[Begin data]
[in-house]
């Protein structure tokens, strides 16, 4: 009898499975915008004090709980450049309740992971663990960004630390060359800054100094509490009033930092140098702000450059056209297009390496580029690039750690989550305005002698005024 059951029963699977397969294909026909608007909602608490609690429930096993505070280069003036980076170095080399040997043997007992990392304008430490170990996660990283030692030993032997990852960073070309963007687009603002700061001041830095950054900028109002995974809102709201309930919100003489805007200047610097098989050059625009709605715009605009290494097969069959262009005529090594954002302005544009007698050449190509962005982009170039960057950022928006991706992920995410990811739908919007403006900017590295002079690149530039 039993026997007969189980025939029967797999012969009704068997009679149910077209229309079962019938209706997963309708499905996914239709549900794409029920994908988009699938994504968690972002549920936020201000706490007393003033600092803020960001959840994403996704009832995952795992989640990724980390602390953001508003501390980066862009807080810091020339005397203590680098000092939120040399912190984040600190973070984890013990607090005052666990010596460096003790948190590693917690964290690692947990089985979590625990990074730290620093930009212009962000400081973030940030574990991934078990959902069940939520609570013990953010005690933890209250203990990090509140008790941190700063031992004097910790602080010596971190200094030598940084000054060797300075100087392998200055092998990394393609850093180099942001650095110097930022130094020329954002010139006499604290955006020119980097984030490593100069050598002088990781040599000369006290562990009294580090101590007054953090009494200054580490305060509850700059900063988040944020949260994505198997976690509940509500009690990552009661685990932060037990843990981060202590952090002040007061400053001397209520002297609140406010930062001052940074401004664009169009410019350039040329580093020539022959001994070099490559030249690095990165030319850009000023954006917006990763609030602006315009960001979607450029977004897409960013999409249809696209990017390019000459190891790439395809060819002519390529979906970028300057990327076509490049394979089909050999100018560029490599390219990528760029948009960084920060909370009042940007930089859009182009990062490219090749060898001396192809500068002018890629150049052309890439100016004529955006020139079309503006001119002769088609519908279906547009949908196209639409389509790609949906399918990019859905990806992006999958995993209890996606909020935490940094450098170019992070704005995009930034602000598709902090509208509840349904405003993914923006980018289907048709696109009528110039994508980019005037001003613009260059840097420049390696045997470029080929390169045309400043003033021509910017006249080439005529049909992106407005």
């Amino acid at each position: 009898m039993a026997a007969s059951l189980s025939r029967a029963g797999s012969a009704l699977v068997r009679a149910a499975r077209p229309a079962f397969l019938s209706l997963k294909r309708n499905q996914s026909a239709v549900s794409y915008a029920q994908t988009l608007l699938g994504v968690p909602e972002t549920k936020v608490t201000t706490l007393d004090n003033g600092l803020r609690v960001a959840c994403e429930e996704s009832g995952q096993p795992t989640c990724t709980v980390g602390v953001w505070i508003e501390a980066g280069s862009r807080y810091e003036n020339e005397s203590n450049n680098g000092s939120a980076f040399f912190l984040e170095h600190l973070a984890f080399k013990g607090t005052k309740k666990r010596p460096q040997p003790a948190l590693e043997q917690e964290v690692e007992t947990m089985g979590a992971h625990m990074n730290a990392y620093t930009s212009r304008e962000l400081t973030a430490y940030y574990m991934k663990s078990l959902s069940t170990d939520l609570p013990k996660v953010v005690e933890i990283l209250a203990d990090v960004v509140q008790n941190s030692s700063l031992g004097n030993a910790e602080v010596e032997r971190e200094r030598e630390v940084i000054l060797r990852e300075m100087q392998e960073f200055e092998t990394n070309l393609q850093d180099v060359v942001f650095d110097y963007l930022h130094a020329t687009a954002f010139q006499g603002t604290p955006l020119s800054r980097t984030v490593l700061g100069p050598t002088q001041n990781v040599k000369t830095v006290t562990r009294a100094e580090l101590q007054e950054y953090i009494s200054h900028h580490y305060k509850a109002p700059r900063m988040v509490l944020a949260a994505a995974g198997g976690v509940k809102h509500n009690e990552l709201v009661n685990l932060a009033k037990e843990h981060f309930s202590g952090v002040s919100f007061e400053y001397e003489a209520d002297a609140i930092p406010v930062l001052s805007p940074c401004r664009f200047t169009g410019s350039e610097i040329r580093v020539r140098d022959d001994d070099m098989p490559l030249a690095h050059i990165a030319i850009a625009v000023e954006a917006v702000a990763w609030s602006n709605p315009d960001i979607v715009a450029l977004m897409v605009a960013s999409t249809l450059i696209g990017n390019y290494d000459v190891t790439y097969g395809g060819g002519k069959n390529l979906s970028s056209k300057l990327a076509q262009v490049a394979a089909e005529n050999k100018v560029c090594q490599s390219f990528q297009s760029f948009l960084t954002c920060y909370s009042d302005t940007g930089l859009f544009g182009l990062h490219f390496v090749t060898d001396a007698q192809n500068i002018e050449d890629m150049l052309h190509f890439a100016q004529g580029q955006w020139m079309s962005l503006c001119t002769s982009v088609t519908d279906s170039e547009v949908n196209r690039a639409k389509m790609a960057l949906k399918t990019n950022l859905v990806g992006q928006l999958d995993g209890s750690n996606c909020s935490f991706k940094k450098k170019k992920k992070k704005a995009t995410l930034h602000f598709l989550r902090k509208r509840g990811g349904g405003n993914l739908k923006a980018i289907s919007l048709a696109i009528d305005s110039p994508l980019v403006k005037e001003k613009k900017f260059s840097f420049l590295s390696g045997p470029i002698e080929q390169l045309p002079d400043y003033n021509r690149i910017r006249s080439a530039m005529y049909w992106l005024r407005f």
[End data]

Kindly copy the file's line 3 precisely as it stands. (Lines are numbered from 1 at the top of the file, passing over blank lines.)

């Amino acid at each position: 009898m039993a026997a007969s059951l189980s025939r029967a029963g797999s012969a009704l699977v068997r009679a149910a499975r077209p229309a079962f397969l019938s209706l997963k294909r309708n499905q996914s026909a239709v549900s794409y915008a029920q994908t988009l608007l699938g994504v968690p909602e972002t549920k936020v608490t201000t706490l007393d004090n003033g600092l803020r609690v960001a959840c994403e429930e996704s009832g995952q096993p795992t989640c990724t709980v980390g602390v953001w505070i508003e501390a980066g280069s862009r807080y810091e003036n020339e005397s203590n450049n680098g000092s939120a980076f040399f912190l984040e170095h600190l973070a984890f080399k013990g607090t005052k309740k666990r010596p460096q040997p003790a948190l590693e043997q917690e964290v690692e007992t947990m089985g979590a992971h625990m990074n730290a990392y620093t930009s212009r304008e962000l400081t973030a430490y940030y574990m991934k663990s078990l959902s069940t170990d939520l609570p013990k996660v953010v005690e933890i990283l209250a203990d990090v960004v509140q008790n941190s030692s700063l031992g004097n030993a910790e602080v010596e032997r971190e200094r030598e630390v940084i000054l060797r990852e300075m100087q392998e960073f200055e092998t990394n070309l393609q850093d180099v060359v942001f650095d110097y963007l930022h130094a020329t687009a954002f010139q006499g603002t604290p955006l020119s800054r980097t984030v490593l700061g100069p050598t002088q001041n990781v040599k000369t830095v006290t562990r009294a100094e580090l101590q007054e950054y953090i009494s200054h900028h580490y305060k509850a109002p700059r900063m988040v509490l944020a949260a994505a995974g198997g976690v509940k809102h509500n009690e990552l709201v009661n685990l932060a009033k037990e843990h981060f309930s202590g952090v002040s919100f007061e400053y001397e003489a209520d002297a609140i930092p406010v930062l001052s805007p940074c401004r664009f200047t169009g410019s350039e610097i040329r580093v020539r140098d022959d001994d070099m098989p490559l030249a690095h050059i990165a030319i850009a625009v000023e954006a917006v702000a990763w609030s602006n709605p315009d960001i979607v715009a450029l977004m897409v605009a960013s999409t249809l450059i696209g990017n390019y290494d000459v190891t790439y097969g395809g060819g002519k069959n390529l979906s970028s056209k300057l990327a076509q262009v490049a394979a089909e005529n050999k100018v560029c090594q490599s390219f990528q297009s760029f948009l960084t954002c920060y909370s009042d302005t940007g930089l859009f544009g182009l990062h490219f390496v090749t060898d001396a007698q192809n500068i002018e050449d890629m150049l052309h190509f890439a100016q004529g580029q955006w020139m079309s962005l503006c001119t002769s982009v088609t519908d279906s170039e547009v949908n196209r690039a639409k389509m790609a960057l949906k399918t990019n950022l859905v990806g992006q928006l999958d995993g209890s750690n996606c909020s935490f991706k940094k450098k170019k992920k992070k704005a995009t995410l930034h602000f598709l989550r902090k509208r509840g990811g349904g405003n993914l739908k923006a980018i289907s919007l048709a696109i009528d305005s110039p994508l980019v403006k005037e001003k613009k900017f260059s840097f420049l590295s390696g045997p470029i002698e080929q390169l045309p002079d400043y003033n021509r690149i910017r006249s080439a530039m005529y049909w992106l005024r407005f």